AN UNCOMMON THOUGHT

"The real trick to life is not to be in the know, but to be in the mystery."
-Fred Alan Wolf

01 February 2017

Happy birthday, Cole.

Cole, The Architect's Dream, 1840.


Thomas Cole was born on this day in 1801.

How I have walked, day after day, and all alone, to see if there was not something among the old things that was new! Nature is still predominant, and there are those who regret that with the improvements of cultivation the sublimity of the wilderness should pass away: for those scenes of solitude from which the hand of nature has never been lifted, affect the mind with a more deep toned emotion than aught which the hand of man has touched. Amid them the consequent associations are of God the creator-they are his undefiled works, and the mind is cast into the contemplation of eternal things.  None know how often the hand of God is seen in a wilderness but them that rove it for a man's life.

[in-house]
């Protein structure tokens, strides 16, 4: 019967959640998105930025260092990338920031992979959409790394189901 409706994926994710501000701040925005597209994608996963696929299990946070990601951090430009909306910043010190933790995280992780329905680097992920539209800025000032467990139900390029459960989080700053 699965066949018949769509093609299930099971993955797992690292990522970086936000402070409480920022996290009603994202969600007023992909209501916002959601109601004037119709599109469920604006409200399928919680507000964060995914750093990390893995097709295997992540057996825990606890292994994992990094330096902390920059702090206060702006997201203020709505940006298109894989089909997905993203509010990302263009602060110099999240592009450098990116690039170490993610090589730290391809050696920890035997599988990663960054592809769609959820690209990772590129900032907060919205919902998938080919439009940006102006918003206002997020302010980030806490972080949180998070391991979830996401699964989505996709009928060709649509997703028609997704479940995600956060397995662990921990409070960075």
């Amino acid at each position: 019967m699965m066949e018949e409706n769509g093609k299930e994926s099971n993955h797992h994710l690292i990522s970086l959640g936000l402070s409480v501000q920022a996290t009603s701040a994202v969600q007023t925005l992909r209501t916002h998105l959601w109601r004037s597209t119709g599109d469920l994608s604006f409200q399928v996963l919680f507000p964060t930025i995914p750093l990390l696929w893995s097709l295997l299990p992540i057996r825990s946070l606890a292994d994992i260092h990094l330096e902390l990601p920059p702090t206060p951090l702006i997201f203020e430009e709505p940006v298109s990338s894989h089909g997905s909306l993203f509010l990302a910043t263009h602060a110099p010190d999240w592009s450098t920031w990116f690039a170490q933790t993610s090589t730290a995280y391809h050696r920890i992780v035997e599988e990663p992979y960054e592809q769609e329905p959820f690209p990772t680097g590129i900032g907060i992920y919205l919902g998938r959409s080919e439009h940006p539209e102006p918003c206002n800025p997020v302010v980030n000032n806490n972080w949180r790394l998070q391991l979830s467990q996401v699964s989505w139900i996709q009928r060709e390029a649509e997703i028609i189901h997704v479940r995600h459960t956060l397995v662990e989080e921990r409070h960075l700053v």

Rural nature is full of spirit-quickening.  It is, in fact, the exhaustless mine from which the poet and the painter have brought such wondrous treasures-an unfailing fountain of intellectual enjoyment, where all may drink, and be awakened to a deeper feeling of the works of genius, and a keener perception of the beauty of our existence. For those whose days are all consumed in the low pursuits of avarice, or the gaudy frivolities of fashion, unobservant of nature's loveliness, are unconscious of the harmony of creation.  Overall, rocks, wood and water, brooded the spirit of repose, and the silent energy of nature stirred the soul to its innermost depths.

Amid those scenes of solitude, the mind is cast into the contemplation of eternal things.  To walk with nature as a poet is the necessary condition of a perfect artist.  If I live to be old enough, I may sit down under some bush, the last left in the utilitarian world, and feel thankful that intellect in its march has spared one vestige of the ancient forest for me to die by.

We are still in Eden; the wall that shuts us out is our own ignorance and folly.

Thomas Cole

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